Given a pattern-rich manga, we proposed a novel method to identify the structural lines of the manga image, with no assumption on the patterns. To suit our purpose, we propose a deep network model to handle the large variety of screen patterns and raise output accuracy. We also develop an efficient and effective way to generate a rich set of training data pairs.

Invertible Grayscale

In this work, we propose an innovative method to synthesize invertible grayscale. It is a grayscale image that can fully restore its original color. The key idea here is to encode the original color information into the synthesized grayscale, in a way that users cannot recognize any anomalies. We propose to learn and embed the color-encoding scheme via a convolutional neural network (CNN). We then design a loss function to ensure the trained network possesses three required properties: color invertibility, grayscale conformity, and resistance to quantization error.

Deep Binocular Tone mapping

Tone mapping is a commonly used technique that maps the set of colors in high-dynamic-range (HDR) images to another set of colors in low-dynamic-range (LDR) images. Recently, with the increased use of stereoscopic devices, the notion of binocular tone mapping has been proposed. The key is to map an HDR image to two LDR images with different tone mapping parameters, one as left image and the other as right image, so that more human-perceivable visual content can be presented with the binocular LDR image pair than any single LDR image. In this work, we proposed the first binocular tone mapping operator to more effectively distribute visual content to an LDR pair, leveraging the great representability and interpretability of deep convolutional neural network. Based on the existing binocular perception models, novel loss functions are also proposed to optimize the output pairs in terms of local details, global contrast, content distribution, and binocular fusibility.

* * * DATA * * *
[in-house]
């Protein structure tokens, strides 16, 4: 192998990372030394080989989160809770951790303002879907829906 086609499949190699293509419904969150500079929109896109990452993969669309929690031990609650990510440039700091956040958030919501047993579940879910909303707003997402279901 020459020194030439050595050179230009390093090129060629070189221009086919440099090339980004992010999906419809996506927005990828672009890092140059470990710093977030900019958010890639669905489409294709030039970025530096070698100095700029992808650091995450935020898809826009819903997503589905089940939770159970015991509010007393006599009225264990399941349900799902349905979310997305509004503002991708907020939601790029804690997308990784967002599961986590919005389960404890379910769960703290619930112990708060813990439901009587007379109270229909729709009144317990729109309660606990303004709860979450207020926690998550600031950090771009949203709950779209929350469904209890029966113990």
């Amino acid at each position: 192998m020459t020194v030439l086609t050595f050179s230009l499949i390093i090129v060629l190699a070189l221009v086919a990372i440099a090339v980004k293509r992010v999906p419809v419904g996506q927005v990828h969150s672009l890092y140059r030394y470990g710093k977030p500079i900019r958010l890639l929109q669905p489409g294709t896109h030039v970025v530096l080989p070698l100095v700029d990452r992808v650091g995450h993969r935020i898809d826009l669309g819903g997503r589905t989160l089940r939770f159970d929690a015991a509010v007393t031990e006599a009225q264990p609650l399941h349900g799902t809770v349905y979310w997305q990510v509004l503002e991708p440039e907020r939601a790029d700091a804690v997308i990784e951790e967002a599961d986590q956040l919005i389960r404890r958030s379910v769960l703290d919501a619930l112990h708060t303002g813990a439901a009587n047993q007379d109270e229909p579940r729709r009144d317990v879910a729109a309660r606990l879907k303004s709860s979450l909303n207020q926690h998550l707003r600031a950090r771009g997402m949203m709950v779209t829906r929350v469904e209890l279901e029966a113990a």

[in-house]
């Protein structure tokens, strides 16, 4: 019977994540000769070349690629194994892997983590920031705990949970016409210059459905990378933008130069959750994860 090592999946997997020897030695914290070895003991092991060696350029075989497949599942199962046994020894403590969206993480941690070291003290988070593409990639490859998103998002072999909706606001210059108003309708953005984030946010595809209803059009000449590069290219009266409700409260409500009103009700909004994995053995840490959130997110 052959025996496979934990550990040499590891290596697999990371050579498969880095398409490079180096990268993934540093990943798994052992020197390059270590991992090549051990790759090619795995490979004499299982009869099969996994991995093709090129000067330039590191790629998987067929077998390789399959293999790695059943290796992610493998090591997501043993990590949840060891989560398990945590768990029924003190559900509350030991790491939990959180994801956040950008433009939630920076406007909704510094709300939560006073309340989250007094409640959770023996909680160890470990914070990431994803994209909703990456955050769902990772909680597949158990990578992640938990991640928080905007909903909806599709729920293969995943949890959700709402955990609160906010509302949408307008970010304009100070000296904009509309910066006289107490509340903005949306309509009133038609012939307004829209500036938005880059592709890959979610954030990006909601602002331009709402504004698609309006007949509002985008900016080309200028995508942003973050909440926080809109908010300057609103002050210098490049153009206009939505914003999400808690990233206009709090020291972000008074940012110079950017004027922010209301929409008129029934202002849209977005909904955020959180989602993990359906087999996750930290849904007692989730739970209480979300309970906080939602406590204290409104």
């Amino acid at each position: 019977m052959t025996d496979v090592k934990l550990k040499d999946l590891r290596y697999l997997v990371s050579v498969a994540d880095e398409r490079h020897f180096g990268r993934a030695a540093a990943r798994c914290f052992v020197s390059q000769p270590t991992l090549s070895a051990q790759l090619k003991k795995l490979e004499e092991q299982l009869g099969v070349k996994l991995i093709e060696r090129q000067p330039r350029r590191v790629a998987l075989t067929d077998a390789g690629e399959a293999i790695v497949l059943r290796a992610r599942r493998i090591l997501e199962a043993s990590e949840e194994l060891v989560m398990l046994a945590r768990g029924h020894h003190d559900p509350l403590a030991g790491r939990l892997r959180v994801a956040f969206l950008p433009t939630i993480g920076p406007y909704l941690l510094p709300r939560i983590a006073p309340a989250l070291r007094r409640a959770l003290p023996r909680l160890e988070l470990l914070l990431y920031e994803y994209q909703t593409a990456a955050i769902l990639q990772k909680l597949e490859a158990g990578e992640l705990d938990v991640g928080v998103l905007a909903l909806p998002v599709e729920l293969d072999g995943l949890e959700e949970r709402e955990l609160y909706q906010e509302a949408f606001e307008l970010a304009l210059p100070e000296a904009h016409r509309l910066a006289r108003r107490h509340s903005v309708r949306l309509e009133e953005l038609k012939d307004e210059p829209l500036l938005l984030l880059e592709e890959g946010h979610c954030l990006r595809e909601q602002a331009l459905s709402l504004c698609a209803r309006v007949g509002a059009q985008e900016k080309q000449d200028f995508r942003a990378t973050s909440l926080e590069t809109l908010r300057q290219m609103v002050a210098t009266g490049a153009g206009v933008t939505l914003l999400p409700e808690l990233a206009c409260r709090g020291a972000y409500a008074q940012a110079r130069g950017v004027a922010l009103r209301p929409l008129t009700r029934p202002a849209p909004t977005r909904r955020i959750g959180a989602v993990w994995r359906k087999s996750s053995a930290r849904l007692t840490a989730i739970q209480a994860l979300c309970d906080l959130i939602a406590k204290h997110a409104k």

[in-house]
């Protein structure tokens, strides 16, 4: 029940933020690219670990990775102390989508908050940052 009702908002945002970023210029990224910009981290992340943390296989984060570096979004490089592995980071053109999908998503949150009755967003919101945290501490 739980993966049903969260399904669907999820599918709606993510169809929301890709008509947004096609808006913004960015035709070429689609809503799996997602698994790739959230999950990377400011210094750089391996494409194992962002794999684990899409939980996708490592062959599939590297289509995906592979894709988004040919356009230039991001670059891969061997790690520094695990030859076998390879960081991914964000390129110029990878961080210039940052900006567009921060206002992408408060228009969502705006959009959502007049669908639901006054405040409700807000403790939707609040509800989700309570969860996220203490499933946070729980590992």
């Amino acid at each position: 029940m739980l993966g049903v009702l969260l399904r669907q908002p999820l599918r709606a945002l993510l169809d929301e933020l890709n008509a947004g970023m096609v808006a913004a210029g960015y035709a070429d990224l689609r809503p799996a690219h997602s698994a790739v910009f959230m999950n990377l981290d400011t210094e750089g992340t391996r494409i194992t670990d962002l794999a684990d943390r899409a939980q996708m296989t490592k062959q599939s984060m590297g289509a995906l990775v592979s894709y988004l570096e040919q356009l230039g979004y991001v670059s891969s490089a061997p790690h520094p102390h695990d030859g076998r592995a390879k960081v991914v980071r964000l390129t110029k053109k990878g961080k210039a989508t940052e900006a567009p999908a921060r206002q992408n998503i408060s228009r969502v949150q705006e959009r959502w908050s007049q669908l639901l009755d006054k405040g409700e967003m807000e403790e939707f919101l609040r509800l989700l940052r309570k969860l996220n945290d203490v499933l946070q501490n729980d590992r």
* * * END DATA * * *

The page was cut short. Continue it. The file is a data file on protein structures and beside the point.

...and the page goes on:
Deep Visual Sharing with Colorblind

Visual sharing between color vision deficiency (CVD) and normal-vision audiences is challenging due to the need of simultaneous satisfaction of multiple binocular visual requirements, in order to offer a color-distinguishable and binocularly fusible visual experience to CVD audiences, without hurting the visual experience of the normal-vision audiences. In this paper, we propose the first deep-learning based solution for solving this visual sharing problem. To achieve this, we propose to formulate this binocular image generation problem as a generation problem of a difference image, which can effectively enforce the binocular constraints. We also propose to retain only high-quality training data and enrich the variety of training data via intentionally synthesizing various confusing color combinations.